You’ll be seeing stars with our helpful guide on what to look out for.

Star Map Guide for each Season

Looking North

Circumpolar Constellations – as the name suggests, these star groups circle the Celestial Pole – the point on the sky directly above the North Pole – and never set. For that reason they are constantly visible (from the Northern Hemisphere).

Polaris – The Pole Star provides a good way to find North. Check out how to find Polaris using pointer stars in our guide.

Cassiopeia – Look out for the group of stars forming a giant “M” or “W” (depending upon time of year). Cassiopeia is the vain & boastful mythical Queen of Ethiopia.

Ursa Major – Latin for “the Great Bear”, this well-known constellation includes the seven stars that form “The Plough” (also referred to as “The Big Dipper”).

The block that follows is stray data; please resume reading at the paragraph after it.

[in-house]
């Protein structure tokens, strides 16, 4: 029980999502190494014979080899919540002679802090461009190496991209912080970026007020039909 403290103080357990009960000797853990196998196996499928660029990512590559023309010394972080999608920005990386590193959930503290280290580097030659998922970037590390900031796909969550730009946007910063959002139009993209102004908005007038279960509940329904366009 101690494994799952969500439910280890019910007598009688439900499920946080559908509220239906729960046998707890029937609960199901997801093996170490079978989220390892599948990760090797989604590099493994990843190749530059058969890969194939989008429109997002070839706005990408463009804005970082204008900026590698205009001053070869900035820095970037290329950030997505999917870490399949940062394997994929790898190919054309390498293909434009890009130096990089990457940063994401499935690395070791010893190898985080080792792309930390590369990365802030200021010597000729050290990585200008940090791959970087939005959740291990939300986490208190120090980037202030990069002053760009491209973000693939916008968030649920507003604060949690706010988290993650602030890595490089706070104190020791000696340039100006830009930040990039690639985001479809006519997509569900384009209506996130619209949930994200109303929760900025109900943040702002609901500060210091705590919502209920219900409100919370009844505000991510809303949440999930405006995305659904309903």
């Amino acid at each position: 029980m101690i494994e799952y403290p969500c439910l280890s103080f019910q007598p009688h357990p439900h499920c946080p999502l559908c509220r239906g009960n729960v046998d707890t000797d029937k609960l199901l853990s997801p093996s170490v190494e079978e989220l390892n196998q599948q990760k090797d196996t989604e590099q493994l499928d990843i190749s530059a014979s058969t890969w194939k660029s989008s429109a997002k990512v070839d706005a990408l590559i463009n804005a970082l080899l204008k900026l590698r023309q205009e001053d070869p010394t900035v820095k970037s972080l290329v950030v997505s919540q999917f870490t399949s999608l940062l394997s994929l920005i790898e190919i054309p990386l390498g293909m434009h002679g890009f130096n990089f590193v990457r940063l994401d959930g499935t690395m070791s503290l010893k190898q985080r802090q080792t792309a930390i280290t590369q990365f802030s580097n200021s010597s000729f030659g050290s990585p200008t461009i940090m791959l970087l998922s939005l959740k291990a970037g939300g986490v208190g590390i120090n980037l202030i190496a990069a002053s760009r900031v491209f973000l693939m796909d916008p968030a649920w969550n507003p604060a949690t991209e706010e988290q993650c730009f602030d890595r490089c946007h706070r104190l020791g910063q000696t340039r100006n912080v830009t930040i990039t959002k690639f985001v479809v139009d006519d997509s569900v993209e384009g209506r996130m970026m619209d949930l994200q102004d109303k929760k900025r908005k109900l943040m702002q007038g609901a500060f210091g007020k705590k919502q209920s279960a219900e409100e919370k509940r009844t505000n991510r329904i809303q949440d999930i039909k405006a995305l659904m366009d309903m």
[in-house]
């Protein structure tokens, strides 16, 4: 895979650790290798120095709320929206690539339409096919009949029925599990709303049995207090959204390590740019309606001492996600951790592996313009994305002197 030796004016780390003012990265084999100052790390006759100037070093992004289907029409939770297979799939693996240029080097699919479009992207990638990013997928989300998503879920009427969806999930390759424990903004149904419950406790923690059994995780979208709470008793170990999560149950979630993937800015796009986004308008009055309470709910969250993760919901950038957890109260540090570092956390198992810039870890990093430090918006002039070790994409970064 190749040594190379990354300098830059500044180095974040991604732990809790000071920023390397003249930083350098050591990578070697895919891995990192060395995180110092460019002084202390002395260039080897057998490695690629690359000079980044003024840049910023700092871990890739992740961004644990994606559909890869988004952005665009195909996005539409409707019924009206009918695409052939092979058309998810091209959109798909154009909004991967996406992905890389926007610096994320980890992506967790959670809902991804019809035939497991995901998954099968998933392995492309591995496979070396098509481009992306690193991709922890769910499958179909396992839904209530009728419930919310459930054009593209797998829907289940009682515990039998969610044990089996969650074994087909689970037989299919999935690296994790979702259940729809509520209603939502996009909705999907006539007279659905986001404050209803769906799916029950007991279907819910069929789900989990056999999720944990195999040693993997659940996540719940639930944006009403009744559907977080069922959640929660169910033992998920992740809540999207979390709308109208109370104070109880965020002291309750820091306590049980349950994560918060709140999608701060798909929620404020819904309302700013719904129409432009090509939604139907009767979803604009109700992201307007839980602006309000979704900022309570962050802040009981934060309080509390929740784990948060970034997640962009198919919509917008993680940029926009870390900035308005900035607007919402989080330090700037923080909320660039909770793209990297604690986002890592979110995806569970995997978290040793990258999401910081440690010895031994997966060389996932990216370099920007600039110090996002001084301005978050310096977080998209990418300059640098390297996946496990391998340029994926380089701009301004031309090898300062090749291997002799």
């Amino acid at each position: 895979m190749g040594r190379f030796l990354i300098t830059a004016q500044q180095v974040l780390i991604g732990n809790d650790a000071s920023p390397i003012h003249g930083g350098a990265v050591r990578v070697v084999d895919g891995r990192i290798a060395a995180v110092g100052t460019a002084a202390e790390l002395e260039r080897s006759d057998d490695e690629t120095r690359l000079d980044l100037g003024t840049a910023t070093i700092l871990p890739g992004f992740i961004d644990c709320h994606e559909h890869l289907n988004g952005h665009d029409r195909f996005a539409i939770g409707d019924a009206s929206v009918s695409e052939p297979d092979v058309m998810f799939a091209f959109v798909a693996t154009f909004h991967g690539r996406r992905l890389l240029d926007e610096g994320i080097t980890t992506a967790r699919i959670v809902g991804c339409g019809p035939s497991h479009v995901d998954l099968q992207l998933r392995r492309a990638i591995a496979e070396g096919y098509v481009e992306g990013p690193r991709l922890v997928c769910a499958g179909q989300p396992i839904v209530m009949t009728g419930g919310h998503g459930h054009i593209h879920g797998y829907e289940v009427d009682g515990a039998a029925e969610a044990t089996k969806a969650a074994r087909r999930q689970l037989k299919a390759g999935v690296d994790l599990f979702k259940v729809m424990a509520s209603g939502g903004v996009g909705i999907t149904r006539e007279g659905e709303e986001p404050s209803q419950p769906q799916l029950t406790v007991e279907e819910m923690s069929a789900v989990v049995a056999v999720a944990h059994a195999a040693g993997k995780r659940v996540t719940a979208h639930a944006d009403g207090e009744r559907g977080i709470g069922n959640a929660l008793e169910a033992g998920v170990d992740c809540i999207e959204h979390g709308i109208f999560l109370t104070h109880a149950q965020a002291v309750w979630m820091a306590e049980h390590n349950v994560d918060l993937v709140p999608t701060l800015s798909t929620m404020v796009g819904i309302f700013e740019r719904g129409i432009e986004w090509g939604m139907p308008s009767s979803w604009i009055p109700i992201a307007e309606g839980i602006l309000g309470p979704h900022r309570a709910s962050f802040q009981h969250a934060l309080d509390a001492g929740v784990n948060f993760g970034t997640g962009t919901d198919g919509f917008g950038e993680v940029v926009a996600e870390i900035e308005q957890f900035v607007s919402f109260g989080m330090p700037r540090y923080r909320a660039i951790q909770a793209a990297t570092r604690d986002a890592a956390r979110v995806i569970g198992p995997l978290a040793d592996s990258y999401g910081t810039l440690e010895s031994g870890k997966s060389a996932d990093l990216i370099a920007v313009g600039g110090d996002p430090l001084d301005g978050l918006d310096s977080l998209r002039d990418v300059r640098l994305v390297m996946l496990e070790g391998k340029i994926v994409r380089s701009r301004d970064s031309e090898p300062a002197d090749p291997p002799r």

Ursa Minor – Polaris marks the tail end of Ursa Minor, “the Little Bear” (also “The Little Dipper”). The two stars at the other end are Kochab and Pherkad and are known as Guardians of the Pole.

Star Constellation Star Map Guide for each Season

Looking South

Stars in the southern sky change with the seasons:

Leo – In Spring, look for a group of stars in the shape of a reverse question mark. This is the head of the constellation known as Leo (the Lion).

Cygnus ‘the Swan’ appears to be flying down the Milky Way. Look out for the Summer Triangle too – a formation of 3 bright stars; Deneb, Vega and Altair.

Pegasus – the legendary winged horse is prominent in the Autumn. The body of Pegasus is formed by the Great Square. Despite its large size, there are relatively few stars in Pegasus compared with other constellations.

Andromeda – Just beside Pegasus is our nearest large galaxy – Andromeda. It appears as a fuzzy stretched blob in the constellation of Andromeda, yet it is roughly twice the size of our own galaxy and is 2.5 million light-years away!

Orion – In winter months, Orion ‘the Hunter’ from Greek mythology is prominent. His belt is easy to spot – formed by 3 bright stars.

Stargazing Guide
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